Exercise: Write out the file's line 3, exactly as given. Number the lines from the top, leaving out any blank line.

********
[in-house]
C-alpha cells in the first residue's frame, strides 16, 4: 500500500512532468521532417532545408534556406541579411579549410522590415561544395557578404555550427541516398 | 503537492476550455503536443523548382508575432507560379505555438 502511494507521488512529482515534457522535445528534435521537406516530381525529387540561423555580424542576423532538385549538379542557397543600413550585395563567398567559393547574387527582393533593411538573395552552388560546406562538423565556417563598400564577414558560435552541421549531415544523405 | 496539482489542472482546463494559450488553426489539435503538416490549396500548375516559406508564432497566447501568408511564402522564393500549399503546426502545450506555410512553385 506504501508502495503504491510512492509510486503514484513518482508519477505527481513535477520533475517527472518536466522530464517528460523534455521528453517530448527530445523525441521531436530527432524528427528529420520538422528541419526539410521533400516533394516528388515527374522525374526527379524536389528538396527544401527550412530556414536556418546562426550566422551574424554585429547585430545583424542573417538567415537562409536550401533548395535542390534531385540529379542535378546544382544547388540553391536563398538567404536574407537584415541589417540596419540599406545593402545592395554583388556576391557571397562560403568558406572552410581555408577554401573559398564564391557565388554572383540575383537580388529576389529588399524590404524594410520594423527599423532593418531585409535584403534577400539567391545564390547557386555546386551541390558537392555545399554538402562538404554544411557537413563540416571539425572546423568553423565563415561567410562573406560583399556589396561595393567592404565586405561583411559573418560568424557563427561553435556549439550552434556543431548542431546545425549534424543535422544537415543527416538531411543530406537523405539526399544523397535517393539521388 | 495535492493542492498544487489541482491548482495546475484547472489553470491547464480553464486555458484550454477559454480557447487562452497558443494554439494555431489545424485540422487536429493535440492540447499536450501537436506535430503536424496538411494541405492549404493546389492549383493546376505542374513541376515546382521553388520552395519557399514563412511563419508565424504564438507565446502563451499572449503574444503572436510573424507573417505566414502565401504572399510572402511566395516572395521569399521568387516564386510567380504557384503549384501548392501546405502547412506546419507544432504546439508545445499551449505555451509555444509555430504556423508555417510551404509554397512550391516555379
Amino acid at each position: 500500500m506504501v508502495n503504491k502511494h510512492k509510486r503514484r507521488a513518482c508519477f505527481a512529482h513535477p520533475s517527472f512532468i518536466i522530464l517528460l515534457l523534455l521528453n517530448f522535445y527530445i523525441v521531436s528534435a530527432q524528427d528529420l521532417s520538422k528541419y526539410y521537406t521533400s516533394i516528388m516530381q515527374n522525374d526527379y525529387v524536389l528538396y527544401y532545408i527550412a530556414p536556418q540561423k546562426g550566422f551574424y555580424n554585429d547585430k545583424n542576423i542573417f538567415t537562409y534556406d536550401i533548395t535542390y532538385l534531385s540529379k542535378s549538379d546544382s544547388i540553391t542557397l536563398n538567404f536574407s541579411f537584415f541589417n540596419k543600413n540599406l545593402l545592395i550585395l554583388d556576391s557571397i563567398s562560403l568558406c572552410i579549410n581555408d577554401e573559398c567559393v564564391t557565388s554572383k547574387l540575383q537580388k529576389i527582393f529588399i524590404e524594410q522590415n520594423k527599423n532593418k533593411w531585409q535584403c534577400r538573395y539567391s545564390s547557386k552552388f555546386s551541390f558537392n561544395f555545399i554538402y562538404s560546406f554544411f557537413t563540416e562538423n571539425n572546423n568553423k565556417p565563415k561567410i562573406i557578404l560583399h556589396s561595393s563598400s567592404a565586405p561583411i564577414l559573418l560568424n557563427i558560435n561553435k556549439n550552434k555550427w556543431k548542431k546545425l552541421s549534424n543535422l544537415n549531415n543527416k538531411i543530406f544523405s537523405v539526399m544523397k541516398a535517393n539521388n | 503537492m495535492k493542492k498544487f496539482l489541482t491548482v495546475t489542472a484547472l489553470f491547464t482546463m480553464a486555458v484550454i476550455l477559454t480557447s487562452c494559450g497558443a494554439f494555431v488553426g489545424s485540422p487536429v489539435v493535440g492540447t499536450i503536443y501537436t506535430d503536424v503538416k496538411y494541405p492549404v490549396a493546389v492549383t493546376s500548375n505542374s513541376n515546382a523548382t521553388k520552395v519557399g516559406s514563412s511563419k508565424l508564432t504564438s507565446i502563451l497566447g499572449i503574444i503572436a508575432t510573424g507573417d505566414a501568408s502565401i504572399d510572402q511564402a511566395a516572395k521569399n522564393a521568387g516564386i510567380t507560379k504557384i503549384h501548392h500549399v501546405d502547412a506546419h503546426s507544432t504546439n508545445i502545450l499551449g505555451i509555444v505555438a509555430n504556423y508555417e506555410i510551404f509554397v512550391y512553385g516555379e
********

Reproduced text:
Amino acid at each position: 500500500m506504501v508502495n503504491k502511494h510512492k509510486r503514484r507521488a513518482c508519477f505527481a512529482h513535477p520533475s517527472f512532468i518536466i522530464l517528460l515534457l523534455l521528453n517530448f522535445y527530445i523525441v521531436s528534435a530527432q524528427d528529420l521532417s520538422k528541419y526539410y521537406t521533400s516533394i516528388m516530381q515527374n522525374d526527379y525529387v524536389l528538396y527544401y532545408i527550412a530556414p536556418q540561423k546562426g550566422f551574424y555580424n554585429d547585430k545583424n542576423i542573417f538567415t537562409y534556406d536550401i533548395t535542390y532538385l534531385s540529379k542535378s549538379d546544382s544547388i540553391t542557397l536563398n538567404f536574407s541579411f537584415f541589417n540596419k543600413n540599406l545593402l545592395i550585395l554583388d556576391s557571397i563567398s562560403l568558406c572552410i579549410n581555408d577554401e573559398c567559393v564564391t557565388s554572383k547574387l540575383q537580388k529576389i527582393f529588399i524590404e524594410q522590415n520594423k527599423n532593418k533593411w531585409q535584403c534577400r538573395y539567391s545564390s547557386k552552388f555546386s551541390f558537392n561544395f555545399i554538402y562538404s560546406f554544411f557537413t563540416e562538423n571539425n572546423n568553423k565556417p565563415k561567410i562573406i557578404l560583399h556589396s561595393s563598400s567592404a565586405p561583411i564577414l559573418l560568424n557563427i558560435n561553435k556549439n550552434k555550427w556543431k548542431k546545425l552541421s549534424n543535422l544537415n549531415n543527416k538531411i543530406f544523405s537523405v539526399m544523397k541516398a535517393n539521388n | 503537492m495535492k493542492k498544487f496539482l489541482t491548482v495546475t489542472a484547472l489553470f491547464t482546463m480553464a486555458v484550454i476550455l477559454t480557447s487562452c494559450g497558443a494554439f494555431v488553426g489545424s485540422p487536429v489539435v493535440g492540447t499536450i503536443y501537436t506535430d503536424v503538416k496538411y494541405p492549404v490549396a493546389v492549383t493546376s500548375n505542374s513541376n515546382a523548382t521553388k520552395v519557399g516559406s514563412s511563419k508565424l508564432t504564438s507565446i502563451l497566447g499572449i503574444i503572436a508575432t510573424g507573417d505566414a501568408s502565401i504572399d510572402q511564402a511566395a516572395k521569399n522564393a521568387g516564386i510567380t507560379k504557384i503549384h501548392h500549399v501546405d502547412a506546419h503546426s507544432t504546439n508545445i502545450l499551449g505555451i509555444v505555438a509555430n504556423y508555417e506555410i510551404f509554397v512550391y512553385g516555379e